Name: Francis Albert Douglas

 

Birth Date: 1882 Where: South Australia
Died: Where:
Place of Enlistment: Brisbane, Queensland Age: 33
Serial Number: 611 Battalion: 26th
Rank on Enlistment: Corporal Rank on Discharge/Death: Company Sergeant Major

Awards: 1914 - 15 Star, British War Medal 1914 - 1920, Victory Medal, Military Medal

 

Photograph Douglas

Service Details:

27 April

1915                      Enlisted

6 June

1915                      Embarked Australia

August

1915                      Embarked Egypt

10 Sept. – 12 Dec.

1915                      Gallipoli

21 March

1916                      France

6/7 June

1916                      Trench Raid

29 July – 27 Aug.

1916                      Pozieres (Sausage Valley)

4 August

1916                      Pozieres

6 September

1916                      Belgium

October

1916                      Ypres and Dernacourt

3 November

1916                      Battle of Ancres Heights & Fricourt

25 January

1917                      Promoted Sergeant

February

1917                      Warlencourt

March

1917                      Attack on Malt Trench

26 March

1917                      Wounded

20 September

1917                      Promoted CSM

28 November

1917                      Rejoined Battalion

December

1917                      Red Lodge

12 January

1918                      Appointed Warrant Office Class II

8 March

1918                      No.2 Officer Cadet School, Cambridge

26 August

1918                      Rejoined Battalion

2 September

1918                      Wounded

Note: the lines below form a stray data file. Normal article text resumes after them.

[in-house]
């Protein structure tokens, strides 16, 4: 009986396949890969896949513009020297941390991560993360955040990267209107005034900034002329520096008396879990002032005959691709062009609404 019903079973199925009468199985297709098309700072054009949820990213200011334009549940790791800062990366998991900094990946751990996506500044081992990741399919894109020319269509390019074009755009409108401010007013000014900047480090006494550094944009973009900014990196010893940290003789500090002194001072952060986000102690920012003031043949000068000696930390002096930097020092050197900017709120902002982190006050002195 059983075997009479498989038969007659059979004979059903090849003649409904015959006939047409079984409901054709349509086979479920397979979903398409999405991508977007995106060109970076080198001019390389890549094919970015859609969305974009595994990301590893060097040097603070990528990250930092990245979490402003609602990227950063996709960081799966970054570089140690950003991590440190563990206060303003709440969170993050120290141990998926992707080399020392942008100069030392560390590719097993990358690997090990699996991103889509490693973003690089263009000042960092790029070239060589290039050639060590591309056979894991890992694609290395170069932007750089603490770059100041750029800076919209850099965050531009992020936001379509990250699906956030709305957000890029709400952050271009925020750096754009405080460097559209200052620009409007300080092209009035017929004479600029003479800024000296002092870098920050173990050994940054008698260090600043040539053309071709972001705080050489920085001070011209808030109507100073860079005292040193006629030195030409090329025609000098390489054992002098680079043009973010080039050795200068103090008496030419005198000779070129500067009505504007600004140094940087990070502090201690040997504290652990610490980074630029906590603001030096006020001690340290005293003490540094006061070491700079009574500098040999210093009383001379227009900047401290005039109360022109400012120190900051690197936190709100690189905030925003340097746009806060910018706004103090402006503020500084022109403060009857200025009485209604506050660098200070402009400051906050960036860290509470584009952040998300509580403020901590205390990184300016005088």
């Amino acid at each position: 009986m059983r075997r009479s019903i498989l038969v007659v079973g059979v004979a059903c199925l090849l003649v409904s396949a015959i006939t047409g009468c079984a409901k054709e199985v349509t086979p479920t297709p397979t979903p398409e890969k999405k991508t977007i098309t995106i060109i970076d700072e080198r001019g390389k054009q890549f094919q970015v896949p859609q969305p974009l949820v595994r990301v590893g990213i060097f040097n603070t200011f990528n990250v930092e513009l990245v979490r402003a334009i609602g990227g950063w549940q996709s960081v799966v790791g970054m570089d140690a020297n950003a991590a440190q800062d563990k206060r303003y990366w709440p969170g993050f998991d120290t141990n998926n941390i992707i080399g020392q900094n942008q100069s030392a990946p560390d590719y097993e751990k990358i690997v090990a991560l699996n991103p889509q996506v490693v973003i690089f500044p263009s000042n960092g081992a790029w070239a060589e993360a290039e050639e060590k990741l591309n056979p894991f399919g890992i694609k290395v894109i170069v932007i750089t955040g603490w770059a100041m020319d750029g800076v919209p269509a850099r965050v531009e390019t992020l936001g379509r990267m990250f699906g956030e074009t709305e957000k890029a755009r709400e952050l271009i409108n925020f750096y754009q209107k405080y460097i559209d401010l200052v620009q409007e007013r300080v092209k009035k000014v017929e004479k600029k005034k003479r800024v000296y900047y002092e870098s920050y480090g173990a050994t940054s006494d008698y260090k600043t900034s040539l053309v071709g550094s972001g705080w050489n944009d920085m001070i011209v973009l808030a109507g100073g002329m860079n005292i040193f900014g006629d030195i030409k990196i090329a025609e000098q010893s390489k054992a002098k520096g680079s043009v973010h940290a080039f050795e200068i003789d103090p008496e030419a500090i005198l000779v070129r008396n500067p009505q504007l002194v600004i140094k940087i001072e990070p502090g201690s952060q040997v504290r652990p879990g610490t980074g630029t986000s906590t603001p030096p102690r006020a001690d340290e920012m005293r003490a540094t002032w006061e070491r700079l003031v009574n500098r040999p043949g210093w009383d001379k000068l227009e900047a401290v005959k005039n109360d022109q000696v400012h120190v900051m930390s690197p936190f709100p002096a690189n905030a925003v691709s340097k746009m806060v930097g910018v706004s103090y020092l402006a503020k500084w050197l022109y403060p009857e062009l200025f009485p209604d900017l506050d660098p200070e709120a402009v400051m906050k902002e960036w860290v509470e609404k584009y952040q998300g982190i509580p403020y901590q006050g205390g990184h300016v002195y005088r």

11 November

1918                      Armistice

23 March

1919                      Returned to Australia

3 July

1919                      Discharged

 

 

Biographical Details:

Francis Albert Douglas was born to Robert and Mary Nugent in Norwood, South Australia in 1883. He was the eldest boy in a family of three girls and two boys.


When he enlisted in 1915 he gave his occupation as well borer. He also listed Nellie Neal of NSW as Next of Kin although he described her as “no relation”. For the June Trench Raid Francis was list as a Spare Man . He would have been eligible to receive the Special Leave but the day following the raid he was hospitalised with jaundice. He was transferred to England and remained there until November. At thirty two years of age Francis was much older than most of his fellows and quickly moved through the non-commissioned ranks before, in 1918, attending an Officer Cadet School and being appointed a Warrant Officer. Francis was wounded twice – the first occasion during the attack on Malt Trench where he also earned a recommendation for a Military Medal (MM). Fo r bravery and devotion to duty during the attack on Malt Trench North of Warlencourt. There is no record of this ever being conferred although two others who were recommended at the same time did receive the MM. Francis received a GSW to his right eye in September 1918. He was transferred to England and did not return to France. Francis returned to Australia in January1919 and was discharged six months later. There is no record of him ever marrying. He died in Brisbane in 1950. An article published in a SA newspaper mentioned that police sought a daughter who was reputed to be living in Mt Gambier SA.32 Given his age on enlistment (32) Francis could have had a family before he left SA although there are no children registered to his name there.